Many dog owners struggle with rehabilitating their overly shy dog.
Even though the struggle will be long there is hope. No matter if the dog has been abused or neglected he/she can be rehabilitated to the point of being in the company of people with minimal stress. Your dog will most likely always be wary of new people, but with time and patience, his/her fear will not turn to aggression. Fear based aggression is the most common form of aggression and must be addressed immediately when any behavioral signs begin to appear.
The reason why a dog is fearful of people is of no importance, as a dog owner you should only be concerned with making your dog comfortable with new people. The most important thing to remember with rehabilitating the shy dog is the NEVER push him/her. Your dog will tell you when it's time for a new person to pet him/her. Many training methods call for the owner feeding the dog a tasty treat while a stranger pets the dog. In my opinion this can cause unnecessary stress on the dog. Associating food with a new person is correct, but forcing the dog to be touched by a new person will cause him/her stress. This can cause the dog to no longer take a treat when he/she sees a new person. The best thing to do is to let the dog decide when he/she is to be petted.
No matter what any dog is afraid of the best thing you can do is to not to address the fear head on. As a handler you should merely associate the fear with something pleasant and to build your dog's confidence. The best confidence exercises are; trick training, working with agility equipment, and fetch. The reasons for these particular exercises are the reaction they get from new people and their handlers. Anytime a dog learns something new he/she feels better about themselves. When you do these activities in public and someone cheers it amplifies tenfold. So the goal is to take a dog someplace where he/she would usually experience stress and have them do something that warrants applause. Do this enough times and they will love going to the veterinarian's office.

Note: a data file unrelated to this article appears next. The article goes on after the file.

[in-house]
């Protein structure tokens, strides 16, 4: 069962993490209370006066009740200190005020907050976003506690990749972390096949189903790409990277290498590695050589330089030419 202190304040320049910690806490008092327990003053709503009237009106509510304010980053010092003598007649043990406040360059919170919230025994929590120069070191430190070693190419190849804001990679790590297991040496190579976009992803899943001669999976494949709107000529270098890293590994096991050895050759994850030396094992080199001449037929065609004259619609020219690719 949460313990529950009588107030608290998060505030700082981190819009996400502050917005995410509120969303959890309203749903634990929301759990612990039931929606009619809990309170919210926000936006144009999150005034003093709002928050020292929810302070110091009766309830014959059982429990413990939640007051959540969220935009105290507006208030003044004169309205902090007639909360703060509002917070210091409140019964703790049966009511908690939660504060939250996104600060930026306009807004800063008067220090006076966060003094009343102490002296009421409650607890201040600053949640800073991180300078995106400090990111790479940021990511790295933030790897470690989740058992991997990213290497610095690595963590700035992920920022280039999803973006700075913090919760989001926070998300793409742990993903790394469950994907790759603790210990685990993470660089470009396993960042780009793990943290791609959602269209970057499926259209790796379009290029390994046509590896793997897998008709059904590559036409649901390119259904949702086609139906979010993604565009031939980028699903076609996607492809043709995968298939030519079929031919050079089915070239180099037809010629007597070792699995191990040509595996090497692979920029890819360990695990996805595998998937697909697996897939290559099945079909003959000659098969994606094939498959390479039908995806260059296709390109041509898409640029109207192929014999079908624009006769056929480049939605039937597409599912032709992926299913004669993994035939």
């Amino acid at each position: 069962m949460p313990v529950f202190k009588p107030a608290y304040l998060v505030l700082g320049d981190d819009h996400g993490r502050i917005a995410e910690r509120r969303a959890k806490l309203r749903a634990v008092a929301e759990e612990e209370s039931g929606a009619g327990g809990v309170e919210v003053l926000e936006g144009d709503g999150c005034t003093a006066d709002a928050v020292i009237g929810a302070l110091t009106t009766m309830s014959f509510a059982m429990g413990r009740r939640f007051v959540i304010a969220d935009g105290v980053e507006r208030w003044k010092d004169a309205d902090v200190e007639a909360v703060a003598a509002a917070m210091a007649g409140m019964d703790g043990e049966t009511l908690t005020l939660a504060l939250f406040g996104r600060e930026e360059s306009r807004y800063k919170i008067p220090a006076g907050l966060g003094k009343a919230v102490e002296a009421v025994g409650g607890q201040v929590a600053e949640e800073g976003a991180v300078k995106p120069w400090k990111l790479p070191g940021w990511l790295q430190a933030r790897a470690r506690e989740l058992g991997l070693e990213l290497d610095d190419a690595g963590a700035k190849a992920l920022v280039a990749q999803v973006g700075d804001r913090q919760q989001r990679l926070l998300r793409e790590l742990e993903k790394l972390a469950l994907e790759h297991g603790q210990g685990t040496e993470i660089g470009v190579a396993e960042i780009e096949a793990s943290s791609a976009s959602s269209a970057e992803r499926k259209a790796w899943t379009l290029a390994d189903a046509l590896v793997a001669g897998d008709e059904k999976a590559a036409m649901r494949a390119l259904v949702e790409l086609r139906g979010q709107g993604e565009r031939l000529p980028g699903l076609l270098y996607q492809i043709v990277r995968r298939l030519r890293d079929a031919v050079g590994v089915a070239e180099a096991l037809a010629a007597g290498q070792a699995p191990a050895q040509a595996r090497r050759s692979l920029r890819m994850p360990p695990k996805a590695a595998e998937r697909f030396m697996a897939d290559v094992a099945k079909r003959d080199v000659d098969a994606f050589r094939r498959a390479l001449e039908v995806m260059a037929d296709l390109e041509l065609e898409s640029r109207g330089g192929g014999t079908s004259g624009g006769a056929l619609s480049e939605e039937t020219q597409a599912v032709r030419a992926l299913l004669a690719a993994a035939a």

Below is a list of recommendations to help rehabilitate a shy dog. But the most important thing when working with a shy dog is to NOT FORCE HIM/HER TO BE PETTED BY A STRANGER until they tell you they are ready!!
Take your shy dog to public places even though he/she will most likely hide behind you. The most important thing to do is to NOT your dog when he/she is cowering. Once your dog looks at a person CLICK and TREAT. The intention here is to simply reward your dog for showing interest in a new person. Make sure you use a high value treat that your dog never gets. (Example: boiled chicken, hot dog, cheese)
Once your dog has crawled out from behind you consistently, then it is time for new people to start treating him/her. First, show your dog the treat, give it to the new person, and then have that new person toss in front of your dog.
After your dog is looking forward to the new person tossing the food at him/her, have the new people actually give your dog the food. NOTE: Make sure the person does not lean over or get too close to your dog. Also, make sure you use verbal praise whenever they receive a treat!! If your dog is comfortable being that close to the new person then have that person give him/her multiple treats. Asking the person to kneel down and give a treat is also recommended.
The last step is having a new person touch your shy dog. This step is tricky. The only time you should let someone touch ANY dog is when they say it's OK. It's rude to touch anyone (no matter what the species) without their permission. If your dog is comfortable receiving multiple treats ask the person to kneel down and reach his/her hand out. When your dog shows interest in his/her hand then have the person scratch your dog under the chin. What will most likely happen is your dog will spaz and run to you. When this happens react as if your dog is being silly. Say something like "What are you doing they just want to pet you" and give the person another treat and ask them NOT to try and pet your dog, simply kneel down and give him a treat. The reason for this is that you don't want to make a big deal about the dog being afraid while encouraging him/her to go back to the person. Over time your dog will realize that nothing bad will happen and he/she will let someone pet him.
Throughout the process of getting your shy dog used to new people you must not push too hard and stay patient. You will spend most of your time simply standing there saying "No you can't pet my dog". But, most dogs that are afraid of new people just need to look at people and watch how they move. It's a lot like people who were never around dogs, they are afraid of them due to lack of exposure NOT experience.